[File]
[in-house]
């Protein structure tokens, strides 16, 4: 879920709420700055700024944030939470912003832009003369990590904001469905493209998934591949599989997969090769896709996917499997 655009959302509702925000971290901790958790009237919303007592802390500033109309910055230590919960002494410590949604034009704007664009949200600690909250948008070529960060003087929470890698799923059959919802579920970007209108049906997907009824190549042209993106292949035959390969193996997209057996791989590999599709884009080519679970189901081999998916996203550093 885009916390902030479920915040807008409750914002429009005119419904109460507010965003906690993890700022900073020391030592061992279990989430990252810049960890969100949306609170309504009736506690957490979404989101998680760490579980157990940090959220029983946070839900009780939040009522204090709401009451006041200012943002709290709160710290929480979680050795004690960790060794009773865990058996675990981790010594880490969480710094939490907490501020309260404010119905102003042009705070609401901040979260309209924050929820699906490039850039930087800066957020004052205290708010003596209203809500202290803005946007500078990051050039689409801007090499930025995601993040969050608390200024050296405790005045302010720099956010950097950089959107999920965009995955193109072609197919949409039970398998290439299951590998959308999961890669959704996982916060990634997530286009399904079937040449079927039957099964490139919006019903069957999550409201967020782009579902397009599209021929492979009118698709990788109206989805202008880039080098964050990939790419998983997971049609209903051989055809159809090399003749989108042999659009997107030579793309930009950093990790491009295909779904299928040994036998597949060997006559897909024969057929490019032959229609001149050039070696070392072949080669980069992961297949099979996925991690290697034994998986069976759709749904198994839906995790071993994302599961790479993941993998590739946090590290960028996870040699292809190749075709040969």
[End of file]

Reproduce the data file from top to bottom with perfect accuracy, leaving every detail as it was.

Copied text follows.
[in-house]
């Protein structure tokens, strides 16, 4: 879920709420700055700024944030939470912003832009003369990590904001469905493209998934591949599989997969090769896709996917499997 655009959302509702925000971290901790958790009237919303007592802390500033109309910055230590919960002494410590949604034009704007664009949200600690909250948008070529960060003087929470890698799923059959919802579920970007209108049906997907009824190549042209993106292949035959390969193996997209057996791989590999599709884009080519679970189901081999998916996203550093 885009916390902030479920915040807008409750914002429009005119419904109460507010965003906690993890700022900073020391030592061992279990989430990252810049960890969100949306609170309504009736506690957490979404989101998680760490579980157990940090959220029983946070839900009780939040009522204090709401009451006041200012943002709290709160710290929480979680050795004690960790060794009773865990058996675990981790010594880490969480710094939490907490501020309260404010119905102003042009705070609401901040979260309209924050929820699906490039850039930087800066957020004052205290708010003596209203809500202290803005946007500078990051050039689409801007090499930025995601993040969050608390200024050296405790005045302010720099956010950097950089959107999920965009995955193109072609197919949409039970398998290439299951590998959308999961890669959704996982916060990634997530286009399904079937040449079927039957099964490139919006019903069957999550409201967020782009579902397009599209021929492979009118698709990788109206989805202008880039080098964050990939790419998983997971049609209903051989055809159809090399003749989108042999659009997107030579793309930009950093990790491009295909779904299928040994036998597949060997006559897909024969057929490019032959229609001149050039070696070392072949080669980069992961297949099979996925991690290697034994998986069976759709749904198994839906995790071993994302599961790479993941993998590739946090590290960028996870040699292809190749075709040969």